by John Magsam
Scenic Hill Solar is working with Stuttgart to power the city's municipal buildings with a solar array.
Construction on the 3.15 megawatt solar plant is expected to begin soon and should be complete in the first quarter of 2020, said Bill Halter, chief executive officer of Scenic Hill Solar in Little Rock. Halter is a former Arkansas lieutenant governor.
"Once ... approved, this project can be built quite quickly," he said Tuesday.
The project is expected to save Stuttgart about $100,000 annually, Mayor David Earney said Tuesday.
"We're very excited about it," he said.
Halter said Scenic Hill Solar will build and operate the plant on 20 acres and then sell the power it produces to the city. It is expected to provide enough electricity to power Stuttgart's governmental operations.
The plant will use a ground-mounted single axis tracking system and contain more than 7,000 solar modules, according to a release.
New laws in Arkansas allow for leasing and third-party purchasing of solar systems for nontaxed entities like city and county governments and nonprofits, making the projects more financially feasible. The new regulations also increase the size limits for solar arrays, making them more scalable, and add language that grandfathers in rates for early solar adopters.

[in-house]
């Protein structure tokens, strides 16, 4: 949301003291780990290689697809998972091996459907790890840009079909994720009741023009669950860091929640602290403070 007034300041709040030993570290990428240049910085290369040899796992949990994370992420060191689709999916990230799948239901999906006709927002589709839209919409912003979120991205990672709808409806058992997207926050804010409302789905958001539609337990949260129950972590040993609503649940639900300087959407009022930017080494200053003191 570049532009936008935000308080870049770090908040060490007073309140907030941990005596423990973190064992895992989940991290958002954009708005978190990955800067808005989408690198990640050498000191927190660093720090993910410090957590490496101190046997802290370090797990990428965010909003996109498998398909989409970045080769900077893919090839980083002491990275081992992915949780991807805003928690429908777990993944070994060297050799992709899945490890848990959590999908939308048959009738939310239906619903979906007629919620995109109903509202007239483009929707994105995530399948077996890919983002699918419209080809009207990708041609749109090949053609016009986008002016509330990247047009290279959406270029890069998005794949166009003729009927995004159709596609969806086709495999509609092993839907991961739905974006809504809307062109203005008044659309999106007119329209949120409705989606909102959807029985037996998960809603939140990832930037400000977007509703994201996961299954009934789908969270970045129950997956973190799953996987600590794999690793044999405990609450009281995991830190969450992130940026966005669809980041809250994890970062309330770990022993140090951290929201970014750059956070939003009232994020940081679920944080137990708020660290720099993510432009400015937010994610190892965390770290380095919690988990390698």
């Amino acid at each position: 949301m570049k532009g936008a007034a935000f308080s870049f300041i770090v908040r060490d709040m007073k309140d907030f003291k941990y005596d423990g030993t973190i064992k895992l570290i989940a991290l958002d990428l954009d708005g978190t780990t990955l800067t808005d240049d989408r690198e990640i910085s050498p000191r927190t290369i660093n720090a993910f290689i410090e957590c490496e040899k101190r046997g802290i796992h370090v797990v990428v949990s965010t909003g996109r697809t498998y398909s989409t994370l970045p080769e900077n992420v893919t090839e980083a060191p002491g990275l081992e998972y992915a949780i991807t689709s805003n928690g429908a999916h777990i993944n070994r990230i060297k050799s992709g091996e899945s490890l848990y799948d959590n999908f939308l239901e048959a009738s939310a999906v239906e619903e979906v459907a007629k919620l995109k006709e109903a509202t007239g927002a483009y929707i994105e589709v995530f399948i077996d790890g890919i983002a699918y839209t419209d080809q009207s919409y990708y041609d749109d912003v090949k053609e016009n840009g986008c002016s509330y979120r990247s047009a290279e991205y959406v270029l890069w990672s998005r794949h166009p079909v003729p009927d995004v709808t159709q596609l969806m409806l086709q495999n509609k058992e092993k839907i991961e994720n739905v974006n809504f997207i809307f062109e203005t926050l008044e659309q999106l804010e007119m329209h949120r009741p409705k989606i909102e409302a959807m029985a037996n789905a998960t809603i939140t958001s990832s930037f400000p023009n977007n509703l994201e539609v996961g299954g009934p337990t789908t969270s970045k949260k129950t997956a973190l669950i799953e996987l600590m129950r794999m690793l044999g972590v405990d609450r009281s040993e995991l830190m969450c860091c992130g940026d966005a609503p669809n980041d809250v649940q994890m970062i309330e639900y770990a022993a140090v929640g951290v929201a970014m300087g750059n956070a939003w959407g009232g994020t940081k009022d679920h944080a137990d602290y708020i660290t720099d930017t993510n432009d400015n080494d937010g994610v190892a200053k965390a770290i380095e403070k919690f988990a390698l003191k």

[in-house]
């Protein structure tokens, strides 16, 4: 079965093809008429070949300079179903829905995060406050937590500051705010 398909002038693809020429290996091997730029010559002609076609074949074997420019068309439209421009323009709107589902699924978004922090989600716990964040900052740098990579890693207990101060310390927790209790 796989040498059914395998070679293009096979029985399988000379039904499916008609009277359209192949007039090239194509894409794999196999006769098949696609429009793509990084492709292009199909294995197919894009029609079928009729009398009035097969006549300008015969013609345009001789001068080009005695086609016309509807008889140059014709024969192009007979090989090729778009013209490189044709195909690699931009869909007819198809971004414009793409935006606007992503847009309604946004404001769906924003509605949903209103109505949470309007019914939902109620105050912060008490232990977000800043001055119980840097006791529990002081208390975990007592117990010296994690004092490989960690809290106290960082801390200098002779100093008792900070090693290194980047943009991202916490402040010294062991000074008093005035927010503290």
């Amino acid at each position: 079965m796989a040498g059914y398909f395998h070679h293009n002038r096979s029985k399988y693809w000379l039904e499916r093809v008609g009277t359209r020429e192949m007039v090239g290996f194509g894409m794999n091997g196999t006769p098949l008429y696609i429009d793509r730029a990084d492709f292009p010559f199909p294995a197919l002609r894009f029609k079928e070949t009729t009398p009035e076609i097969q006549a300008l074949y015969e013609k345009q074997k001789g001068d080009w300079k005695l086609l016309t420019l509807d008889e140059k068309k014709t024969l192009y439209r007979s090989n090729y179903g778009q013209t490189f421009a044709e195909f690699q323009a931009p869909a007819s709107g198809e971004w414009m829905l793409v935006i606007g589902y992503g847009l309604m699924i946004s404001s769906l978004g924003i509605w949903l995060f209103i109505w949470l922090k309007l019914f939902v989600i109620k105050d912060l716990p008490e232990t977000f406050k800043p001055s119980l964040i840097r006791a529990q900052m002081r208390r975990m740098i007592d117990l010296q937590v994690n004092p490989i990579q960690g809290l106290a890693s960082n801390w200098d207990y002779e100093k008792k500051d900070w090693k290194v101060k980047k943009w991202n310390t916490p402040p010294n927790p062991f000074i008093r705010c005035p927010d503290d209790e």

According to data released in March from the Solar Energy Industries Association, a solar-power advocacy group, 0.34% of Arkansas' electricity comes from solar. The state's solar installations for 2018 jumped to just shy of 120, up by just a handful from the year earlier. The association pegs the value of 2018 investment in solar in Arkansas at $140.2 million.
Halter said projects like the Stuttgart plant allow businesses and governmental entities to save money, protect against future utility cost jumps, and protect the environment.
Among other projects, Scenic Hill Solar is building a 43-acre, 20,000-panel array in Clarksville.